Song 110: Jonathan Richman and the Modern Lovers, “Roadrunner” (1972)

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There’s been a lot of talk lately about the resiliency of the people in this cities and its surrounding towns, about how we can’t be pushed around, about how we won’t be terrorized. But what I felt yesterday was something different, something I’ve always loved about this town: we’re a community. This fact alone doesn’t make us very different from other cities, but there’s something about the way Bostonians bond, whether it’s during a blizzard, a lockdown, or a nail-biting World Series game. We’re a funny people, full of Puritan rigidness and Catholic guilt (regardless of our upbringing or religious background), but also full of humor and capable of great love and compassion.

All of that is evident when you have the odd pleasure of driving around Boston. There’s no grid, and that street you’re looking for is probably a one-way the wrong way, and five people will cut you off and generally be dicks, you’ll go over the Tobin when all you wanted to do was go a couple blocks away. And let’s face it: you’ll probably, at some point, accidentally end up in Malden.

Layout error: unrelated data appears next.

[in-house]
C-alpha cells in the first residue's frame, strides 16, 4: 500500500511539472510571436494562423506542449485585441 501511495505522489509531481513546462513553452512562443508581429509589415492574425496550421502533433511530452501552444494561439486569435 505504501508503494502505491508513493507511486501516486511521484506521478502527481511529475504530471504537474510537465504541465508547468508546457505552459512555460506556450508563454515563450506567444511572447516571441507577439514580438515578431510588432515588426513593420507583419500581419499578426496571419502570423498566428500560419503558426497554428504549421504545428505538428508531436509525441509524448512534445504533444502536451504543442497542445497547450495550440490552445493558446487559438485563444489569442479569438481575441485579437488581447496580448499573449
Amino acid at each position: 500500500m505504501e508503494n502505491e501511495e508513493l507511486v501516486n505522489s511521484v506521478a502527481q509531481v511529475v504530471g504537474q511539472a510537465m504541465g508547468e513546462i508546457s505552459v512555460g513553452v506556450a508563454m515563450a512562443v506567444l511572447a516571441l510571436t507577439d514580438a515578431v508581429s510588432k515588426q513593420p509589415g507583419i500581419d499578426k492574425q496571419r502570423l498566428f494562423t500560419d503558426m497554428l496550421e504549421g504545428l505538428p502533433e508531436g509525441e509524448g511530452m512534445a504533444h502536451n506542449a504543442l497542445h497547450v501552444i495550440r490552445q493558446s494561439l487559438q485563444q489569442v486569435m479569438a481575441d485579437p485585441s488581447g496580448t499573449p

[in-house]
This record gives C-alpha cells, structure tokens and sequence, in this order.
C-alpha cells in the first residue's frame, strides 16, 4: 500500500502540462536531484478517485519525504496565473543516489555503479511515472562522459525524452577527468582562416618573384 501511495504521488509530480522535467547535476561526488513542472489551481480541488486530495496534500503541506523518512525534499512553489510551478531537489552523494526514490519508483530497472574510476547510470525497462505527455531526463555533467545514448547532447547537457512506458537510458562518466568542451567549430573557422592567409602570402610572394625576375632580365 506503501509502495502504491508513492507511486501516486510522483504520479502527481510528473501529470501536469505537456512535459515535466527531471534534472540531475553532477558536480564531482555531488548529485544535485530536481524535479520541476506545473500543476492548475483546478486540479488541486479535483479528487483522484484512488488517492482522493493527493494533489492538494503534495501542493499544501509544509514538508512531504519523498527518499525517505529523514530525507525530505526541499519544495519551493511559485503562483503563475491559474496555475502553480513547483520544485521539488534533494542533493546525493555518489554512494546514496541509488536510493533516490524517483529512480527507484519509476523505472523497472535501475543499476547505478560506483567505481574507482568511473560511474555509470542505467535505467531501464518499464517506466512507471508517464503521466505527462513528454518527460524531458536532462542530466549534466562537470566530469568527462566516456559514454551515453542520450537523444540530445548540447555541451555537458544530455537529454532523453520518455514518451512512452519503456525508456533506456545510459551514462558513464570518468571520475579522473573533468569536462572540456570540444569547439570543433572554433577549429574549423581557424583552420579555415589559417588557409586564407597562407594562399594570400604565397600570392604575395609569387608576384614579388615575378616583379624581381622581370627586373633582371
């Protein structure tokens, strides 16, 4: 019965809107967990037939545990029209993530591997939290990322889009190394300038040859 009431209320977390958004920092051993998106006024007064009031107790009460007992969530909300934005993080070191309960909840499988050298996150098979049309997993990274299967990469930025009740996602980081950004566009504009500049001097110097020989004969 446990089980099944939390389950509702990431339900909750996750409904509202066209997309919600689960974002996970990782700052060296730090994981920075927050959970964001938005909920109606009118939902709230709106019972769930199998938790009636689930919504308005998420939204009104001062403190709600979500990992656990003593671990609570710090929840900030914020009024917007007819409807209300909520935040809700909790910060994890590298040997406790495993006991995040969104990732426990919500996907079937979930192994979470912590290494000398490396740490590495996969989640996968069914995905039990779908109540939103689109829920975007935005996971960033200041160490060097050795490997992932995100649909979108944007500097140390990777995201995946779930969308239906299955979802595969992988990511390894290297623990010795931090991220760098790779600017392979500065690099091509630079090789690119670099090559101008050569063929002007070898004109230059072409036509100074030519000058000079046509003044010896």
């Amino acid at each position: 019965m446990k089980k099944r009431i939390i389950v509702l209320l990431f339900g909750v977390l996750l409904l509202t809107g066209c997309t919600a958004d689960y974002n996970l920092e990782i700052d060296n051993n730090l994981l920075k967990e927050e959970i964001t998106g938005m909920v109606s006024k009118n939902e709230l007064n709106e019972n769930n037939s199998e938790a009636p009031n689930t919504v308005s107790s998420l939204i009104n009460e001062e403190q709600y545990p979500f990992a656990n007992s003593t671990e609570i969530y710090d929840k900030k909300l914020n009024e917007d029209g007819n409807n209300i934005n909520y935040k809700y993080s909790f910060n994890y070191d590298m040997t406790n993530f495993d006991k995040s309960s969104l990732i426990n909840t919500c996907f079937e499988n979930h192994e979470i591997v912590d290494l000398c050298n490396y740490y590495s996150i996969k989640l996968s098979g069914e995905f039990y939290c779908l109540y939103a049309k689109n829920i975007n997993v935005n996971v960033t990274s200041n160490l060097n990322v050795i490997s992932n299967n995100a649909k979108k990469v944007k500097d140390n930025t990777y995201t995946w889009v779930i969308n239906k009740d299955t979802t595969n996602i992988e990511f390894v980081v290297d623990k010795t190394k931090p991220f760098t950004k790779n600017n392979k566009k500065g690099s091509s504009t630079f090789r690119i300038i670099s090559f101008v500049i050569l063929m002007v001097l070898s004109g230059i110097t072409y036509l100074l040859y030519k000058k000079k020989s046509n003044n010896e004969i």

But let’s talk about what you might see while you’re driving: a giant sign that used to advertise a gas company but now, unbelievably, is a beautiful icon of our city. An enormous milk bottle. So many gorgeous bridges. A massive billboard on the Pike that, for 18 years, has called for more restrictive gun control. Funny graffiti. A gas tank with a design that looks like Ho Chi Minh.

Today, as we finally leave our houses, we get to see our cities again. Not as they looked yesterday–desolate and uncertain–but as they look every other day of the year, with wonderful, strange people and relics of our idiosyncratic, fascinating history. And, of course, cops and firemen, EMTs and steadfast citizens, a bunch of human beings who finally get to breathe easy again, just for a little bit.

I’m in love with Massachusetts.

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One Comment on “Song 110: Jonathan Richman and the Modern Lovers, “Roadrunner” (1972)”

  1. Chris says:

    But when you end up in Malden you’ll be glad you’re there …


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